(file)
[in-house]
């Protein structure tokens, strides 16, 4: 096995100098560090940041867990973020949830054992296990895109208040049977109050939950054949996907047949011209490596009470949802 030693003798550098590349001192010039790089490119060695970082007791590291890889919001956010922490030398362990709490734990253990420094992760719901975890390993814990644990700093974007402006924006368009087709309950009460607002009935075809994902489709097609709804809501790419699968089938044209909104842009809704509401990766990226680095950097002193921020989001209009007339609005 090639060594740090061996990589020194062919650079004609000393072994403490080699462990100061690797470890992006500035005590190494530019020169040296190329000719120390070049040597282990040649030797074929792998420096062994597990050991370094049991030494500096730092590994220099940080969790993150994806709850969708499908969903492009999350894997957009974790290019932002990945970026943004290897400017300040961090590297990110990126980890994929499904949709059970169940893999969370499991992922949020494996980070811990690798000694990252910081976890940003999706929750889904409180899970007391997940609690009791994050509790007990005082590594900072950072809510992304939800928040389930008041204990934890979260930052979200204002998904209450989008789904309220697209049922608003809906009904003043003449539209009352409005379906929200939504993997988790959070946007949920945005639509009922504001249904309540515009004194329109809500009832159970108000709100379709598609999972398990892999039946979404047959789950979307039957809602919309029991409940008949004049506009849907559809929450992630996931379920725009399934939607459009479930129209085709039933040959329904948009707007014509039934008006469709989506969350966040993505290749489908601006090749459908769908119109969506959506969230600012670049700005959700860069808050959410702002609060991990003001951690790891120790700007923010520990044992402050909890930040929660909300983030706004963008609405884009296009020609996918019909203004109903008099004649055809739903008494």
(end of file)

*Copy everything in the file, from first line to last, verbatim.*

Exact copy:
[in-house]
């Protein structure tokens, strides 16, 4: 096995100098560090940041867990973020949830054992296990895109208040049977109050939950054949996907047949011209490596009470949802 030693003798550098590349001192010039790089490119060695970082007791590291890889919001956010922490030398362990709490734990253990420094992760719901975890390993814990644990700093974007402006924006368009087709309950009460607002009935075809994902489709097609709804809501790419699968089938044209909104842009809704509401990766990226680095950097002193921020989001209009007339609005 090639060594740090061996990589020194062919650079004609000393072994403490080699462990100061690797470890992006500035005590190494530019020169040296190329000719120390070049040597282990040649030797074929792998420096062994597990050991370094049991030494500096730092590994220099940080969790993150994806709850969708499908969903492009999350894997957009974790290019932002990945970026943004290897400017300040961090590297990110990126980890994929499904949709059970169940893999969370499991992922949020494996980070811990690798000694990252910081976890940003999706929750889904409180899970007391997940609690009791994050509790007990005082590594900072950072809510992304939800928040389930008041204990934890979260930052979200204002998904209450989008789904309220697209049922608003809906009904003043003449539209009352409005379906929200939504993997988790959070946007949920945005639509009922504001249904309540515009004194329109809500009832159970108000709100379709598609999972398990892999039946979404047959789950979307039957809602919309029991409940008949004049506009849907559809929450992630996931379920725009399934939607459009479930129209085709039933040959329904948009707007014509039934008006469709989506969350966040993505290749489908601006090749459908769908119109969506959506969230600012670049700005959700860069808050959410702002609060991990003001951690790891120790700007923010520990044992402050909890930040929660909300983030706004963008609405884009296009020609996918019909203004109903008099004649055809739903008494």